pattern has emerged in the mainstream media in dealing with "hate crimes,"
i.e., violent criminal acts motivated by bigotry. The unspoken, unwritten
ethic appears to be: If a white commits a violent crime and the victim
is a minority, that is by definition a "hate crime" and worthy of front-page
headlines, complete with lead stories on the national TV news shows.
On the other hand, if a minority
commits a violent crime and the victim is white, that does not make it
beyond the local media.
That is the inescapable conclusion
of a NewsMax.com survey of events over a period of months.
The most egregious recent example
concerns a crime rampage in Wichita, Kan.
Two young black brothers, Reginald
and Jonathan Carr, have been charged with a quadruple homicide.
The Shreveport Times, one of the
few out-of-state media outlets to give this story any publicity at all,
described the chronology of the crime in which the two men abducted five
white young adults and shot them execution-style, according to the allegations
in police reports.
According to police:
It began on a night in mid-December
when the brothers kicked in the door of a home shared by three young professionals.
Two women were there for an engagement party. While one held the five people
at gunpoint, the other loaded up a van with two TVs, a computer, dishes,
bedding, luggage, credit cards and wallets.
They also found a diamond ring.
"That was for you," Jason Befort
told one of the young women. "I was going to ask you to marry me."
The Carr brothers then forced the
young people to take them to automatic teller machines and withdraw money.
So thatís a sheer case of robbery,
right? Whereís the "hate crime"?
Thereís more. Apparently not at all
satisfied with the heist, the Carrs then drove their victims to a soccer
field and took turns raping the women while the three men were forced to
watch. Then the men were forced to commit homosexual acts on each other.
Then each was forced to have sex with the women while the Carr brothers
drank beer and laughed.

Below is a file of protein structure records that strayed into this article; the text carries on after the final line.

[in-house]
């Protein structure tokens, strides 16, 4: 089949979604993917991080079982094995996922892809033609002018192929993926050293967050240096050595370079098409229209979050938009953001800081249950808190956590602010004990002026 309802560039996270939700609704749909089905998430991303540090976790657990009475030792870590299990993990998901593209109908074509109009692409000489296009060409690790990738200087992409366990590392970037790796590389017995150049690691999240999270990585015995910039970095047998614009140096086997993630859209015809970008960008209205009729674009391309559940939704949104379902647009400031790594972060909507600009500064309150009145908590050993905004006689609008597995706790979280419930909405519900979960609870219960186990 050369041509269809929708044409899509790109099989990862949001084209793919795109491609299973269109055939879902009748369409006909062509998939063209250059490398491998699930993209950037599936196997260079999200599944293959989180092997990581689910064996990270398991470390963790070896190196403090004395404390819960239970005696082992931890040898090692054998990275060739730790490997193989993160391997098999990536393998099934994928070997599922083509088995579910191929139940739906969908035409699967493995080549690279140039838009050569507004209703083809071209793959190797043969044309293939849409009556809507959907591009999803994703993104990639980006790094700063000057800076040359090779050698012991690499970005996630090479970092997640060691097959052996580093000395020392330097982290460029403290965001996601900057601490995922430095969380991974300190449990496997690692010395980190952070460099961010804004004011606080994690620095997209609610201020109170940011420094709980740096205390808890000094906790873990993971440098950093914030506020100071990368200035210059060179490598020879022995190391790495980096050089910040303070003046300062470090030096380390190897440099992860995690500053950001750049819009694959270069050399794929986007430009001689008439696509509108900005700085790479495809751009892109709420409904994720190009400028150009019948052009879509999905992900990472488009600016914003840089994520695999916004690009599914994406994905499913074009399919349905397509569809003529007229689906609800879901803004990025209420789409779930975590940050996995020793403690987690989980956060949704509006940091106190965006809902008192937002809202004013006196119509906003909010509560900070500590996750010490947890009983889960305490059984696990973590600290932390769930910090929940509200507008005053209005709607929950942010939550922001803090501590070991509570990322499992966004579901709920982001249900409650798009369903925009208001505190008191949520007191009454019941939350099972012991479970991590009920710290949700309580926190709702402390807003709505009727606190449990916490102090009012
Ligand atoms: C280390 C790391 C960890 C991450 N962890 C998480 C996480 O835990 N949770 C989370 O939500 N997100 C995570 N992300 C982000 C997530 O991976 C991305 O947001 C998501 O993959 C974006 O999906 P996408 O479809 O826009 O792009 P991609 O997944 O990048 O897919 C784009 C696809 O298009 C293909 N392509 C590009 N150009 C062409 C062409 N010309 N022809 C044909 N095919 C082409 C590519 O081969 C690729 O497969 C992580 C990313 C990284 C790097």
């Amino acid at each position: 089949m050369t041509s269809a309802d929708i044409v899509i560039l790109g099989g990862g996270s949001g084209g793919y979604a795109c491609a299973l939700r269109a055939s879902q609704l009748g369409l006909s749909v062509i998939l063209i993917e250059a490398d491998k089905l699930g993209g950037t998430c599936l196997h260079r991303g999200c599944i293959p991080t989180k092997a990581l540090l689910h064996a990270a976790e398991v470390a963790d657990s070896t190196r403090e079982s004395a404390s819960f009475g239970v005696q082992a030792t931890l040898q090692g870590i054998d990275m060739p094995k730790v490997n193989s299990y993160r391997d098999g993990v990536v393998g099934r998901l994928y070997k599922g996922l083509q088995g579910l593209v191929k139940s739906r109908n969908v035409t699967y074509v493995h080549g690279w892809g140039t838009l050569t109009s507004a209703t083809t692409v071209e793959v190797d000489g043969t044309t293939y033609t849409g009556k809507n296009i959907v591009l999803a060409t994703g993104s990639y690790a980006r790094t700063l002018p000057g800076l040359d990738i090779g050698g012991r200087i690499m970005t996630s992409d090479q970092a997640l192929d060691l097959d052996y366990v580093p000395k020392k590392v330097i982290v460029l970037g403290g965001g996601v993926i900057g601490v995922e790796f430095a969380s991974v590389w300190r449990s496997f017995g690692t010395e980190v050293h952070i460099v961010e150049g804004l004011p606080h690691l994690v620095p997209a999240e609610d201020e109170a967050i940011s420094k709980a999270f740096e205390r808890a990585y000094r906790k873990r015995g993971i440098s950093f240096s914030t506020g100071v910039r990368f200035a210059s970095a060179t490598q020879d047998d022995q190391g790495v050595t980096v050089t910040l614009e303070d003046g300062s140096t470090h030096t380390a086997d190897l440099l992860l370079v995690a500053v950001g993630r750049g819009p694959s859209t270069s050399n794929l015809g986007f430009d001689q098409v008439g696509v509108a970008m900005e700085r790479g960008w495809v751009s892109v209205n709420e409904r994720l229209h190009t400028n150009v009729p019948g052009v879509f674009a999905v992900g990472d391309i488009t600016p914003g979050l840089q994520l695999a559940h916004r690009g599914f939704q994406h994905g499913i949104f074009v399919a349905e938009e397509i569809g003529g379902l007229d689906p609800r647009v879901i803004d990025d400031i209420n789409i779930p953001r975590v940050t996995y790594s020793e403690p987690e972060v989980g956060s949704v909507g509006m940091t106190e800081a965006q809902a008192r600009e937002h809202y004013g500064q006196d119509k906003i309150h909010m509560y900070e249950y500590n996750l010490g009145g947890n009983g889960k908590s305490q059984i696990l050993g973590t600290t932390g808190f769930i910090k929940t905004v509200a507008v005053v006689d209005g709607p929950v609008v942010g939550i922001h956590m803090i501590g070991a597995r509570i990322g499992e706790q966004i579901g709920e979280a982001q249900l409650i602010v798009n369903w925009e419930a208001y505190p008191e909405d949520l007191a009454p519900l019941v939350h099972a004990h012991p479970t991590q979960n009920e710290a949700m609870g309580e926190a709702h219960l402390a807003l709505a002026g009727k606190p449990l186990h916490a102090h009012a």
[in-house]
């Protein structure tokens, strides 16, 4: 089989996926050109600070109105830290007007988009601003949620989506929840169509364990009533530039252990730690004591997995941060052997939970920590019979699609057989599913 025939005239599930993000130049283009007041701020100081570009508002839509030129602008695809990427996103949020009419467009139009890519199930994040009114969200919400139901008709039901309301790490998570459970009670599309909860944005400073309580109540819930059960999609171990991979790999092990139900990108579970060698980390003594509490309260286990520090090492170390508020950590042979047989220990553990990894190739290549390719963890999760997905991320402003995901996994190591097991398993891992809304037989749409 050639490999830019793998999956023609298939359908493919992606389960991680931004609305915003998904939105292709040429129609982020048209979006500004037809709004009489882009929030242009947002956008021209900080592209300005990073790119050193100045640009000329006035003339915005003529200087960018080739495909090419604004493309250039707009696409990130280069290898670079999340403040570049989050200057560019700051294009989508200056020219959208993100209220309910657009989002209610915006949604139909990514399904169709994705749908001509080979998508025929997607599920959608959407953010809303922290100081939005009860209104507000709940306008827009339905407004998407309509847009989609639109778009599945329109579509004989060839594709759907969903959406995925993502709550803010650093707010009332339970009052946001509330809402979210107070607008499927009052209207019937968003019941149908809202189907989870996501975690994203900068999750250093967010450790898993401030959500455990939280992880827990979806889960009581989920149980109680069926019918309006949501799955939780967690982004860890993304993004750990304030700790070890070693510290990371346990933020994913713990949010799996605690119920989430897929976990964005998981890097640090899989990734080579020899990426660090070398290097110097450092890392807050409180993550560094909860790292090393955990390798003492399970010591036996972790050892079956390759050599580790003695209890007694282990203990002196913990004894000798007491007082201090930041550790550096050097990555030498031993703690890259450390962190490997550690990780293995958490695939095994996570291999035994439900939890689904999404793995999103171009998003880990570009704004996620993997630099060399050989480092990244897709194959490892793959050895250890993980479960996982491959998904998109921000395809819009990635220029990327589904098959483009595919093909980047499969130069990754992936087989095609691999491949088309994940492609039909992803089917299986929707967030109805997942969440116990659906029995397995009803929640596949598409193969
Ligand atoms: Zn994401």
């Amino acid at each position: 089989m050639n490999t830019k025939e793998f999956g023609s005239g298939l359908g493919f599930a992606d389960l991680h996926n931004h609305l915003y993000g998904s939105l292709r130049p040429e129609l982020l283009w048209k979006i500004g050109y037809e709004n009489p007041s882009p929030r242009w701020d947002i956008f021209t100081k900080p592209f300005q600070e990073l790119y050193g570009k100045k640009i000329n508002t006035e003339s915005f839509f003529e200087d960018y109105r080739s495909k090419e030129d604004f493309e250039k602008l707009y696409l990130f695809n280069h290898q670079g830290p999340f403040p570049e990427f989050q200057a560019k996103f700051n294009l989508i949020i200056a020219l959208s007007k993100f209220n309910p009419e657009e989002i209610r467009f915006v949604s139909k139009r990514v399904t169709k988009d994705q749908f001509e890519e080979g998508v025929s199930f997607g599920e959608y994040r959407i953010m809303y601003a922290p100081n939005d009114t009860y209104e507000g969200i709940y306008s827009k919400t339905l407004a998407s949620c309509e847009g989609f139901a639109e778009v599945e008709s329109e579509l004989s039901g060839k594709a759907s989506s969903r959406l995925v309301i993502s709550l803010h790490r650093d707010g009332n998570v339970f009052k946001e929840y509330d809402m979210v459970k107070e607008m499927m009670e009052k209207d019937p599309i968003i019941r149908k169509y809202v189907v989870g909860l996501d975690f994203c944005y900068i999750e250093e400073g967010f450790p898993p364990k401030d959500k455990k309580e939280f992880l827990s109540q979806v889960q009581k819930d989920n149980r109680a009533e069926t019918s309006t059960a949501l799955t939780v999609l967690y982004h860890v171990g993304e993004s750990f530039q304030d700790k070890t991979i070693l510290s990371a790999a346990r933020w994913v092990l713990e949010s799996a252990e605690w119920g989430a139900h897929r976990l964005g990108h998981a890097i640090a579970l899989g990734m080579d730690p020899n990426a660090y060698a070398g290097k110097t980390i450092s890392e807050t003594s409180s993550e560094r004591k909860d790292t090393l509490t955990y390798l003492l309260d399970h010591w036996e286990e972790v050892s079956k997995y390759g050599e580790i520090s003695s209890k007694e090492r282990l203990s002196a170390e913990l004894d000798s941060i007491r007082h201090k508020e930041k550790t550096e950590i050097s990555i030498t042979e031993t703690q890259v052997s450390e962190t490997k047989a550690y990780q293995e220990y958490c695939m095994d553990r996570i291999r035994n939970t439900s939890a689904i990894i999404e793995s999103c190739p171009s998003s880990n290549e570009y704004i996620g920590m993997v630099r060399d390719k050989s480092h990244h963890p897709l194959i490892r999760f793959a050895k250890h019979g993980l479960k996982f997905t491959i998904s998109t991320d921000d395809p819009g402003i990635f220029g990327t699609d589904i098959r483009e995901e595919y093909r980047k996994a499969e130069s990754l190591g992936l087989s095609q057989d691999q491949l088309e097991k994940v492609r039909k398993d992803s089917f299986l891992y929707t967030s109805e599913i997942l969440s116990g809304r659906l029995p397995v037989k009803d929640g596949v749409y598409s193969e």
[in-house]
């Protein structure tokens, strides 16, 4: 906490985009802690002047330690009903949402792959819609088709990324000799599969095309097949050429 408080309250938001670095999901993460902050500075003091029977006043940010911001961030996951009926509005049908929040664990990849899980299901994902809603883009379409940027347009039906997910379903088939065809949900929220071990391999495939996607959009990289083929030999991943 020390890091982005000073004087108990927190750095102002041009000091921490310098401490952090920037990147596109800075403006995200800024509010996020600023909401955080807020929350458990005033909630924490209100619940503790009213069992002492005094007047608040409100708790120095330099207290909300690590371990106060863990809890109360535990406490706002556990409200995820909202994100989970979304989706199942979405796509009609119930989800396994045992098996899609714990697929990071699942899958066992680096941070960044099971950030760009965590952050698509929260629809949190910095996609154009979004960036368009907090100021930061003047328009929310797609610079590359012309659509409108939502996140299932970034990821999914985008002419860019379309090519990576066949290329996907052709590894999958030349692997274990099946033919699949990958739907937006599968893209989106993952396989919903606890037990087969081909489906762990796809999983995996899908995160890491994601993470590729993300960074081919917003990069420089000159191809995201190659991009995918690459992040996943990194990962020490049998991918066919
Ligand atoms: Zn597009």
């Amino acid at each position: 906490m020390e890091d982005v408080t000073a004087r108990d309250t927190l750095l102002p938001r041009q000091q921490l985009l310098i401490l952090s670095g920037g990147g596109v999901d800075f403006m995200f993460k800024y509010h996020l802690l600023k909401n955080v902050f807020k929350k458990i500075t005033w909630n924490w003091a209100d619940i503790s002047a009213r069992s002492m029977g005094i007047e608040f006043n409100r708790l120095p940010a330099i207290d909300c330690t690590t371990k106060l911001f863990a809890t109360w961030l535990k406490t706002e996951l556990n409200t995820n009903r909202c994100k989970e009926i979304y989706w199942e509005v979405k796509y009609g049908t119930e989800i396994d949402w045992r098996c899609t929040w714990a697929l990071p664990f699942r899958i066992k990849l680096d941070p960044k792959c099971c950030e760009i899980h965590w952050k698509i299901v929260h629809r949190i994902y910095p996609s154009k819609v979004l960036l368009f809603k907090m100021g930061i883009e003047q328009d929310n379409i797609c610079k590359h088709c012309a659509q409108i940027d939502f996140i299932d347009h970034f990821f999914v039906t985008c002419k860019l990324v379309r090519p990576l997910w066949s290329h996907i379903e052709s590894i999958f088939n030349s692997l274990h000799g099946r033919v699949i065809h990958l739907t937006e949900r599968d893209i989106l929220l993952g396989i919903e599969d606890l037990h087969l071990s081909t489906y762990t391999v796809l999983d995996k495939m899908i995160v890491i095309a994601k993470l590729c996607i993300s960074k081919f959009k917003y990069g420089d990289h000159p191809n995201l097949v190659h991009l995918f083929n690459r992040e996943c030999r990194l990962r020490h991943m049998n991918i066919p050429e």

Still nude, all five were ordered to
kneel in front of the carís headlights in the snow. Each was shot in the
back of the head execution-style before the brothers drove off and left
them for dead.
Four of them did indeed die. But
the fifth, Jason Befortís fiancée, feigned death, then got up, bleeding
from head to toe, and walked a mile in subzero weather to the nearest house,
where an elderly couple called 911.
It was later learned that this was
the last stop on a crime rampage wherein the two black men had robbed a
convenience store, kidnapped a man the next day and pistol-whipped him
after forcing him to withdraw money from an ATM before letting him go,
and violently robbed a 55-year-old cellist with the Wichita Symphony Orchestra
and shot her in the spine. She died about three weeks later.
The district attorney in Wichita
has concluded none of these crimes was motivated by racial hatred.
That has drawn a howl of protest
from many in the community. Aside from the fact that the victims were of
a different racial group from the perpetrators, they note the following:
1. The extreme sadism and violence
went way beyond what was necessary to successfully complete a robbery.
2. As far as anyone knows, there
was no warrant issued to search the residences of the accused to determine
if they may have been motivated by racial hate literature.